In 2019, with your support, BOSS changed lives. Over 3,000 people received information, referrals, support, and kindness in a time of crisis.
Letter from the Executive Director
BOSS is proud of the work it’s been doing to tackle the issues of mass homelessness, mass incarceration, and violence prevention. This past year, we expanded supports for those returning from incarceration and in addition to graduating 98 justice-involved individuals to full employment with benefits, we opened our new Hope Reentry Campus in East Oakland and expanded our programs to include warm handoff, case management, and rental assistance. We converted McKinley House to permanent supportive housing. We also expanded our education and social innovation initiatives with programs teaching people how to advocate for large systemic societal change.
2019 was a productive year for BOSS, and we are passionate about continuing this essential work – made possible with your support.
All the best,
2019 Criminal Justice Accomplishments
- Created Neighborhood Impact Centers in East, West, and Downtown Oakland
- Expanded services to the community with Hope Reentry Campus (15 beds), Reentry Service Team (support services), and Reentry Housing Navigation Team (rental assistance)
- Graduated 98 formerly-incarcerated, now fully-employed individuals
- Began innovative rental assistance and warm handoff program
2019 Criminal Justice Outcomes
Career Training & Employment Center
Engaged in Transitional Work Programs
Hired Full Time
TAY & Young Adult Employment/ Education Support
CTEC Graduation — In October, BOSS honored its largest graduation class yet – 98 men and women who completed CTEC services and are now gainfully employed! The celebration hosted graduates, guests, family members, BOSS staff, La Familia staff, elected officials, stakeholders, and many more to celebrate loved ones who graduated from the program. These graduates are the definition of success! Many also participated in other BOSS programs such as Casa Maria, Ursula Sherman Village, and South County Housing Project. The theme of the graduation was “Family” and the impact that family support – no matter how we define family – has on our lives, success, and healing. State and local officials honored our graduations with special certificates and proclamations.
#TimeDone — Over the past year BOSS has been part of statewide public education, advocacy, and organizing with the Californians for Safety and Justice-sponsored #TimeDone campaign to raise awareness of the 4,800 different barriers citizens returning from incarceration face when trying to reenter their communities. As a result of this work and multiple Sacramento lobby days, letter writing campaigns, in-person and online outreach, and sharing the personal stories of impacted individuals, this campaign had multiple policy victories over the past year, including SB 36 – Risk Assessment Transparency, SB 375 – Removing Victim Compensation Time Limit, AB 1076 – Automatic Record Removal, AB 875 – In-School Pupil Health Support Services, and AB 1331 – Data Quality in Criminal Records.
2019 Housing Accomplishments
- Created housing and partnered with landlords to make 30+ affordable housing units available to low-income renters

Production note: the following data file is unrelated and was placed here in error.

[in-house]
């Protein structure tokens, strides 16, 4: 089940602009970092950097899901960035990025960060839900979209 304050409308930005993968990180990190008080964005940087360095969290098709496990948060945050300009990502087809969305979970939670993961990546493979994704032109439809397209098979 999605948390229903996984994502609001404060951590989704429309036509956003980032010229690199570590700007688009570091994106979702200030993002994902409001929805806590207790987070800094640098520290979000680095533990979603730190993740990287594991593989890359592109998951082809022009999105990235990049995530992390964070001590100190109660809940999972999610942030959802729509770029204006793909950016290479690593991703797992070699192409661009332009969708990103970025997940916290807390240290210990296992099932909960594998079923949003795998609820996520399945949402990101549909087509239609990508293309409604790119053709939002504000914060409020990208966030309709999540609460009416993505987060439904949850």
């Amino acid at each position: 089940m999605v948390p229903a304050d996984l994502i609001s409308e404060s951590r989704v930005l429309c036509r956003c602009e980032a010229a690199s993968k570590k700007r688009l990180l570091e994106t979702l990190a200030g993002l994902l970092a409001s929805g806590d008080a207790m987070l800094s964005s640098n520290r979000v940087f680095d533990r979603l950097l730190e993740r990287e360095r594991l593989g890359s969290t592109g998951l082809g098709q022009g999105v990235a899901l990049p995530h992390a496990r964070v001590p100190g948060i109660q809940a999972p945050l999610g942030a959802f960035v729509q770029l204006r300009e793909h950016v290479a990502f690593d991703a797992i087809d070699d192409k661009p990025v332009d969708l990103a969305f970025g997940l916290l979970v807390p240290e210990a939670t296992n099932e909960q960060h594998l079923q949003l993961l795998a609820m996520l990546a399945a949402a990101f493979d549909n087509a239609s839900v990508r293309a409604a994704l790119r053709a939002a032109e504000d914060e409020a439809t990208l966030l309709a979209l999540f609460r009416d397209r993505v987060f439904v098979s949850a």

- Began work on a new 42-unit West Oakland housing program
- Awarded $2.9 million State grant for reentry rental assistance
2019 Housing Outcomes
Rep Payee + Housing Clients
Housed + Stabilized in the Greater Community
Housed in BOSS Permanent Supportive Housing
Served in BOSS Interim Housing
Rising Stars — In May 2019, BOSS celebrated a group of very special young people at its 6th Annual Rising Stars Youth Leadership Gala! Youth were nominated by BOSS, Berkeley High School, and Berkeley Technology Academy, in five categories – Consistency, Caring for Family, Role Model, New Direction, and Community Involvement. The annual event honors young people who are overcoming serious challenges such as homelessness, mental illness, substance abuse, or criminal justice involvement, and are working as hard as they can to stay in school, take care of themselves and their families, and work towards college.
2019 Social Justice Accomplishments
- Began new state-wide reentry association
- Hosted Breaking Barriers 2.0
- Launched cohort-based Social Justice Innovations Project
2019 Social Justice Outcomes
Intensive Outreach Contacts
Street Outreach Sessions
Community + Social Events
Violence Prevention / Anger Management/ Conflict Resolution Sessions
Breaking Barriers 2.0 — BOSS and Californians for Safety and Justice (CSJ) hosted Breaking Barriers 2.0, a special community forum in September to continue the conversation on criminal justice reform. BB2.0 built on the progress made after the first event in 2017 and the CSJ white paper, Repairing The Road to Redemption. Bringing together justice-involved individuals, advocates, the Alameda County District Attorney, the Public Defender’s Office, and the Office of Probation, BB2.0 featured speakers and conversations on the 4,800 barriers to successful reentry and how those barriers continue to affect people’s everyday lives, what has been done, and how to continue the fight for equality.
2019 Awards & Recognition
BOSS received the Community Service Award from 100 Black Men of the Bay Area, a prestigious national award bestowed on local organizations making a difference in the lives of boys and men of color.
BOSS received the Making Democracy Work Award from the League of Women Voters of Oakland, a prestigious award bestowed annually on an organization that is making a difference in efforts to expand civic and democratic involvement, honoring BOSS and the work it has done educating and registering returning citizens and other historically low-participation voters.